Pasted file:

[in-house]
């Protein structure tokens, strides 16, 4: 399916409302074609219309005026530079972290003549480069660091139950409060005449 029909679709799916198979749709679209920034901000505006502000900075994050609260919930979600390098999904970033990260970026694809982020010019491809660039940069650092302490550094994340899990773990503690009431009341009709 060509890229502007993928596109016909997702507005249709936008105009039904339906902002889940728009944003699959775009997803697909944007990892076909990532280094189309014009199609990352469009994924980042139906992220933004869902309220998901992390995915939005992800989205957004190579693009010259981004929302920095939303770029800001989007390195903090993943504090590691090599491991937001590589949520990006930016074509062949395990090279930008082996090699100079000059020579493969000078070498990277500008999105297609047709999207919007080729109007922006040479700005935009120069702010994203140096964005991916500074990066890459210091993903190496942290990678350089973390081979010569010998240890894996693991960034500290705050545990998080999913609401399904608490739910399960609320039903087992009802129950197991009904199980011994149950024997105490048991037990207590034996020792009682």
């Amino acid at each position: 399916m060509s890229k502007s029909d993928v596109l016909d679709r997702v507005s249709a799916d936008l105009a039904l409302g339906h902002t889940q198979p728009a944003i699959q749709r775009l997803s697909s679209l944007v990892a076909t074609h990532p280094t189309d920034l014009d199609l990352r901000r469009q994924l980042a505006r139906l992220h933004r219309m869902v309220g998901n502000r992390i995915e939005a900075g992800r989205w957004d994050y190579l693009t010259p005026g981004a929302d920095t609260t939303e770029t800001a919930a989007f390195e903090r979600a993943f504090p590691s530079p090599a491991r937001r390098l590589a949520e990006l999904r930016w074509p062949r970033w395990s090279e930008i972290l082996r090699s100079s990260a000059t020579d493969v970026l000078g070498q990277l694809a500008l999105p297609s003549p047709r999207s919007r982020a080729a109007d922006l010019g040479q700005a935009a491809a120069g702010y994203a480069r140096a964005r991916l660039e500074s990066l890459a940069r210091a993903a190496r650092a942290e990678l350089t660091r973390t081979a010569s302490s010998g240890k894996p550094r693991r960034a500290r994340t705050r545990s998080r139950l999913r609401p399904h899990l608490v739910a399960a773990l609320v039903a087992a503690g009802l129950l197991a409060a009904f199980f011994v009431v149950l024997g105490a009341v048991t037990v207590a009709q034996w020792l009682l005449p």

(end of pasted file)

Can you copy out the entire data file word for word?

[in-house]
């Protein structure tokens, strides 16, 4: 399916409302074609219309005026530079972290003549480069660091139950409060005449 029909679709799916198979749709679209920034901000505006502000900075994050609260919930979600390098999904970033990260970026694809982020010019491809660039940069650092302490550094994340899990773990503690009431009341009709 060509890229502007993928596109016909997702507005249709936008105009039904339906902002889940728009944003699959775009997803697909944007990892076909990532280094189309014009199609990352469009994924980042139906992220933004869902309220998901992390995915939005992800989205957004190579693009010259981004929302920095939303770029800001989007390195903090993943504090590691090599491991937001590589949520990006930016074509062949395990090279930008082996090699100079000059020579493969000078070498990277500008999105297609047709999207919007080729109007922006040479700005935009120069702010994203140096964005991916500074990066890459210091993903190496942290990678350089973390081979010569010998240890894996693991960034500290705050545990998080999913609401399904608490739910399960609320039903087992009802129950197991009904199980011994149950024997105490048991037990207590034996020792009682």
């Amino acid at each position: 399916m060509s890229k502007s029909d993928v596109l016909d679709r997702v507005s249709a799916d936008l105009a039904l409302g339906h902002t889940q198979p728009a944003i699959q749709r775009l997803s697909s679209l944007v990892a076909t074609h990532p280094t189309d920034l014009d199609l990352r901000r469009q994924l980042a505006r139906l992220h933004r219309m869902v309220g998901n502000r992390i995915e939005a900075g992800r989205w957004d994050y190579l693009t010259p005026g981004a929302d920095t609260t939303e770029t800001a919930a989007f390195e903090r979600a993943f504090p590691s530079p090599a491991r937001r390098l590589a949520e990006l999904r930016w074509p062949r970033w395990s090279e930008i972290l082996r090699s100079s990260a000059t020579d493969v970026l000078g070498q990277l694809a500008l999105p297609s003549p047709r999207s919007r982020a080729a109007d922006l010019g040479q700005a935009a491809a120069g702010y994203a480069r140096a964005r991916l660039e500074s990066l890459a940069r210091a993903a190496r650092a942290e990678l350089t660091r973390t081979a010569s302490s010998g240890k894996p550094r693991r960034a500290r994340t705050r545990s998080r139950l999913r609401p399904h899990l608490v739910a399960a773990l609320v039903a087992a503690g009802l129950l197991a409060a009904f199980f011994v009431v149950l024997g105490a009341v048991t037990v207590a009709q034996w020792l009682l005449p």